Researchers from the Ocean Drilling Program (ODP) have embarked aboard the world's largest scientific drillship on a voyage to understand the abundance and diversity of these microbes and the environments in which they live.
"The implications of this mission are exciting," said Jack Baldauf, deputy director of ODP at Texas A&M University, science operator for the program. "Earlier voyages have found specimens of these bacteria at depths of up to 800 meters below the sea floor, and we estimate that they may number between 10 and 30 percent of the Earth's biota. That means that the biosphere is larger than previously thought - it doesn't just stop at the sea floor."
Other expeditions have obtained samples of these bacteria, but little is known as yet about their real numbers, their diversity, or their role in the biogeochemistry of the oceans.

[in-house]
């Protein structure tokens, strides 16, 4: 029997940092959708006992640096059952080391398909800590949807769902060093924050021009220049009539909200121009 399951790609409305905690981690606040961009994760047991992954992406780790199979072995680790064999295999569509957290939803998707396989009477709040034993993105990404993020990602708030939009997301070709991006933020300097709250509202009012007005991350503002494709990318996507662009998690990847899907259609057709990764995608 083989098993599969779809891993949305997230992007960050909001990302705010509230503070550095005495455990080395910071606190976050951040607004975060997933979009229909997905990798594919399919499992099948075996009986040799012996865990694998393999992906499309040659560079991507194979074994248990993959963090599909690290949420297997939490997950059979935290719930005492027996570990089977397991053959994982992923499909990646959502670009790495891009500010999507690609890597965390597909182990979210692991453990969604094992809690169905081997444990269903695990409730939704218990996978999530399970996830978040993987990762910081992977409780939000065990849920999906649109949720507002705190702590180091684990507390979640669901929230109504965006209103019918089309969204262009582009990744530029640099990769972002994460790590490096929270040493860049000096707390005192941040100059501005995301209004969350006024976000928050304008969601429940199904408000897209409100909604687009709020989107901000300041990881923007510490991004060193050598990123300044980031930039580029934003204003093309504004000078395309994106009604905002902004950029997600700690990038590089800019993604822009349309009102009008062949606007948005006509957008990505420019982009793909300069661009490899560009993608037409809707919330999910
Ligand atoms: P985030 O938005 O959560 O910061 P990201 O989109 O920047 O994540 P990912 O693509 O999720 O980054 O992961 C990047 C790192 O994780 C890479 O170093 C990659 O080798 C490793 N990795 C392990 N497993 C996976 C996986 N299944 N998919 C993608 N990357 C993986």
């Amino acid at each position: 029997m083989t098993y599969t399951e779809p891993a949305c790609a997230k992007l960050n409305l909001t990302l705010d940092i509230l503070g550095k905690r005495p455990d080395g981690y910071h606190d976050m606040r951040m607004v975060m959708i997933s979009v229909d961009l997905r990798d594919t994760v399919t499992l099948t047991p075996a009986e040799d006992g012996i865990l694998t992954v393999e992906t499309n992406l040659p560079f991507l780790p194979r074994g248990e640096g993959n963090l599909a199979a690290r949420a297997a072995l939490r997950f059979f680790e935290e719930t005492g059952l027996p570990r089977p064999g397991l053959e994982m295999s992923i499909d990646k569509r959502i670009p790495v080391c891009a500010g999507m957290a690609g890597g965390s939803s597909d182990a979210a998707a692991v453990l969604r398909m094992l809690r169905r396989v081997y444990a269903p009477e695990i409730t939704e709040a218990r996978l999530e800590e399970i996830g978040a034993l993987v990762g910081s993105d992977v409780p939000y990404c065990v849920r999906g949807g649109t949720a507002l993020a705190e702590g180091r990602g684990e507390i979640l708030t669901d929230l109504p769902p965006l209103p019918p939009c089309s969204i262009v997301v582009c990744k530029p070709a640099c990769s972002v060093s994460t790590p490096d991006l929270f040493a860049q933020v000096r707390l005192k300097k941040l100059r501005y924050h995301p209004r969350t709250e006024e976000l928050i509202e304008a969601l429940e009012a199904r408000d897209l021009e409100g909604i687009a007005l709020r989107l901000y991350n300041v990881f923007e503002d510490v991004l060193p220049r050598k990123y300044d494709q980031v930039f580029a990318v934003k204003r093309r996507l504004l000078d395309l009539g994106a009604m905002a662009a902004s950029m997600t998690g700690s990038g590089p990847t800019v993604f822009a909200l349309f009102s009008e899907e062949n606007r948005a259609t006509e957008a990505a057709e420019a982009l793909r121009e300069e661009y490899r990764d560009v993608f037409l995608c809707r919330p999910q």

"It's like walking into a tropical rainforest for the first time and beginning to identify and count the birds," said Tom Davies, manager of ODP science operations at Texas A&M. "This type of microbiology is a new science field for ODP. Such research raises questions about the presence of life in extreme environments on this planet and possibly other planets."
The drillship JOIDES Resolution is scheduled to depart for ODP Leg 201 Feb. 1 from San Diego, Calif. to core sites in the eastern equatorial and southeast Pacific. Cores containing microbes will be sampled from previously drilled sites, chosen to represent different subsurface environments, such as methane rich and normal oceanic environments.